The brilliance of The Coat lies in its believable perspective on how the practice of kindness emerges in the life of a child. Elise has coveted her older sister's coat for as long as she can remember. She loves not only its poppy red but also the maturity it symbolizes. She has a hard time controlling her desire to have it now, as she waits for her sister to outgrow it. When she finally receives a package containing the coat, she runs down the hall shouting, "Thank you, thank you, thank you!"

Her joyful, grateful response gets almost immediately tested. The next day, walking to school in the "penguin cold" with her sister, Elise sees a little girl dressed only in summer clothes huddled against a thin woman on cardboard near the steps of the town hall. After this revelatory sight, Elise finds that her "warm, soft, red coat ... hurt a little, kind of like a pinch." She can't even sleep that night.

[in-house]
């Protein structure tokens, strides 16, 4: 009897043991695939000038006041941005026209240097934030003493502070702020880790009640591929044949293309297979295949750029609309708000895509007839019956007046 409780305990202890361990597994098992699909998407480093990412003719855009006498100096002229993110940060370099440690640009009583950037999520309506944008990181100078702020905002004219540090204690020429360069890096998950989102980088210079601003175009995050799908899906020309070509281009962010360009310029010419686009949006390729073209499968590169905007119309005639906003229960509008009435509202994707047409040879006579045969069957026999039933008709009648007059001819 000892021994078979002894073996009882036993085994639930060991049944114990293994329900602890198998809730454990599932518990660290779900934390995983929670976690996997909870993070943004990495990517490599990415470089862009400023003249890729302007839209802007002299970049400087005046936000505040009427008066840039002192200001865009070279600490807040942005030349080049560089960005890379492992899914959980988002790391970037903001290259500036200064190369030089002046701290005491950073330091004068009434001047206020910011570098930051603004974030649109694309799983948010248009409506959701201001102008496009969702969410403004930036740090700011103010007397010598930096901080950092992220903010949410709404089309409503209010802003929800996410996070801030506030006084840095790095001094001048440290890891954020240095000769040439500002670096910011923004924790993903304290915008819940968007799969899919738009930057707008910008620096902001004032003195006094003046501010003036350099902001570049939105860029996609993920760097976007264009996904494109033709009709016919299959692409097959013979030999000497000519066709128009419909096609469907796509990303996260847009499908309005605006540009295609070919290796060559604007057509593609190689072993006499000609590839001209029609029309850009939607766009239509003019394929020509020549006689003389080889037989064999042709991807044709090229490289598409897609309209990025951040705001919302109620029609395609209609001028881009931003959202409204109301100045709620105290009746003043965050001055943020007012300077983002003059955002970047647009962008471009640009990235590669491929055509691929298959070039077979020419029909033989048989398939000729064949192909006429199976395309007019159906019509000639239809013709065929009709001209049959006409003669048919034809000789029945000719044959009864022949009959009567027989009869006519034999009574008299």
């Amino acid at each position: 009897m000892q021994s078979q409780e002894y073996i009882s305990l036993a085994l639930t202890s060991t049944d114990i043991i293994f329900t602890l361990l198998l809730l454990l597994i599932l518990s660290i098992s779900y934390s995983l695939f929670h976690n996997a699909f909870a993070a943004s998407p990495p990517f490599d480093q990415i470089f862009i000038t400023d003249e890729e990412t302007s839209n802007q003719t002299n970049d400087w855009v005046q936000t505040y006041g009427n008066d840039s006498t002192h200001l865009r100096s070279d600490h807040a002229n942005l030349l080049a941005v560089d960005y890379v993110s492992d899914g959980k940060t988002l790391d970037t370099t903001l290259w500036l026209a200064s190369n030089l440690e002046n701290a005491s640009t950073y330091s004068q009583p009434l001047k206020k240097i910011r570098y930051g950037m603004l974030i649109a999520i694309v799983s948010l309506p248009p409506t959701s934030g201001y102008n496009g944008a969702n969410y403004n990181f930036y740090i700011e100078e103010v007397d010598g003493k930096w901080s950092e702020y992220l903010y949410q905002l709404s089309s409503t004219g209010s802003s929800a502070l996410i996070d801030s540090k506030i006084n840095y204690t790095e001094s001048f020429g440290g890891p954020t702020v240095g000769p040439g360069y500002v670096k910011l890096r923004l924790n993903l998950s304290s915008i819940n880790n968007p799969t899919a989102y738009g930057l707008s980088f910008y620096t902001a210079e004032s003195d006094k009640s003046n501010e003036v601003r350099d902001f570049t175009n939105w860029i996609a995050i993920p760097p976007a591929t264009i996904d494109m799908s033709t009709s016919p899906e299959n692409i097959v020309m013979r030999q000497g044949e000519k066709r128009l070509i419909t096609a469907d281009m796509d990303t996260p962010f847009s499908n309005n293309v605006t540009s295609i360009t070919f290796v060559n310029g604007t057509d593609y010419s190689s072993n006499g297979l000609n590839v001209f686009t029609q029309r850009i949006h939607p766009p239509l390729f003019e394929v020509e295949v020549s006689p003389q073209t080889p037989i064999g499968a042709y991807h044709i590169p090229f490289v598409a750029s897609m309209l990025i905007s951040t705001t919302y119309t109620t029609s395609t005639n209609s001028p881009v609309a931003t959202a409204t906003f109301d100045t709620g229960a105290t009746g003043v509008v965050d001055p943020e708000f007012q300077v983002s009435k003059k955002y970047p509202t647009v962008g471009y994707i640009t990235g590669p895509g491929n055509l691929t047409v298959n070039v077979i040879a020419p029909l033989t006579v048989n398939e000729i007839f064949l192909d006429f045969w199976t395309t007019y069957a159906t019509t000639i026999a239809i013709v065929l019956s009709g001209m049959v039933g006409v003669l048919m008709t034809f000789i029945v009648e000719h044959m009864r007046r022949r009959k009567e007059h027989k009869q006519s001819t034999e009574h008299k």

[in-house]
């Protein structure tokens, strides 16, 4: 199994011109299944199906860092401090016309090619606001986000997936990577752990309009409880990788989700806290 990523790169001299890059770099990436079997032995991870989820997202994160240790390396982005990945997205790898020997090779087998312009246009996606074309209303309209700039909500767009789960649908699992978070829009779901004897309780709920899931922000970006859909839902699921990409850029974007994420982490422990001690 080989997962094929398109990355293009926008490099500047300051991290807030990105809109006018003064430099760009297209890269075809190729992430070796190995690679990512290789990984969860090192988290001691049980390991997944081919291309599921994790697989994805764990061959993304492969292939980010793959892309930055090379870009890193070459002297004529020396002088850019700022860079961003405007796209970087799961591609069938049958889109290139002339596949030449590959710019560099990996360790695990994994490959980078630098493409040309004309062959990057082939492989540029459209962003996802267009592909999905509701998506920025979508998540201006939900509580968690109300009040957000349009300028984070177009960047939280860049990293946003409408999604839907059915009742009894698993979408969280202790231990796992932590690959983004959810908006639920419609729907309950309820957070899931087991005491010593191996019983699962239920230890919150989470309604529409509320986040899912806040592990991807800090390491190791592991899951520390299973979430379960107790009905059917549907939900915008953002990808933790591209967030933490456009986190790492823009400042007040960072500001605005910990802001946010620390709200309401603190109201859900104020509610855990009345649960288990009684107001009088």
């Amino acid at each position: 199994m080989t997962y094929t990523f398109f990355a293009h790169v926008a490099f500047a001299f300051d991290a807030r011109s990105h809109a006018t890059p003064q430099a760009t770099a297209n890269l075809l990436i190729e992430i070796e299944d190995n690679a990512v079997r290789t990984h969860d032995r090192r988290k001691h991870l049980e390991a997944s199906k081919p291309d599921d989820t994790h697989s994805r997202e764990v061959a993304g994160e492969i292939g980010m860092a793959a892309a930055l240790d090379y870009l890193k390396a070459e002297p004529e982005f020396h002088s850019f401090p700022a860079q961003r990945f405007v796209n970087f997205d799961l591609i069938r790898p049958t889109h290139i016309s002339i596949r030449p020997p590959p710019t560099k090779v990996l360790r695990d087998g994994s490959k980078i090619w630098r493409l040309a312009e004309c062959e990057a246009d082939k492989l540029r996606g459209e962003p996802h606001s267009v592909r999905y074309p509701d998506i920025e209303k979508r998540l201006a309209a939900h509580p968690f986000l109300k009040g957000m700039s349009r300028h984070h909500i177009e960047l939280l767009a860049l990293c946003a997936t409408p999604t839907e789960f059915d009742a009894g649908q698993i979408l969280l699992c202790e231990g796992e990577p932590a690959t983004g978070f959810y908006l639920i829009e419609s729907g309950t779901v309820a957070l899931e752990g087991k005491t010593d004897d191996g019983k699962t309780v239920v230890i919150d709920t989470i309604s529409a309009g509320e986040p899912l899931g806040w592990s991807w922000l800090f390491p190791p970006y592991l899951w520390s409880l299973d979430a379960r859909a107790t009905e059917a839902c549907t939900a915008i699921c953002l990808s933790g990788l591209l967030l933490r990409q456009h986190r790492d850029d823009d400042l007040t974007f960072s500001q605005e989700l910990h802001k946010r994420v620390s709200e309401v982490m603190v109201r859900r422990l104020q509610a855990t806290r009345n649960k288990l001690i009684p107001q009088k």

Louis Thomas' illustrations add immeasurably to the story, revealing vivid emotions — from joy to uncertainty to angst to sympathy — through the characters' body language and wide-eyed facial expressions. When Elise arrives at school for the first time after seeing the chilled and unhoused family, for instance, we see happy students scurrying around her in the schoolyard while she stands stock still, stunned. The contrast underscores her puzzled anguish.

Naturally as readers we wonder with a strange mixture of hope and dread whether Elise will part with her coat. Séverine Vidal, whose many awards include the 2021 Prix des Incorruptible (ages 7 - 8) for the French edition of The Coat, has too much respect for children's psychology to allow such an ending. She knows that while fierce pricks of conscience can draw a child beyond selfishness, their acts of giving remain true to who they are. Elise finds a solution that betrays neither her affection for her coat nor her conscience.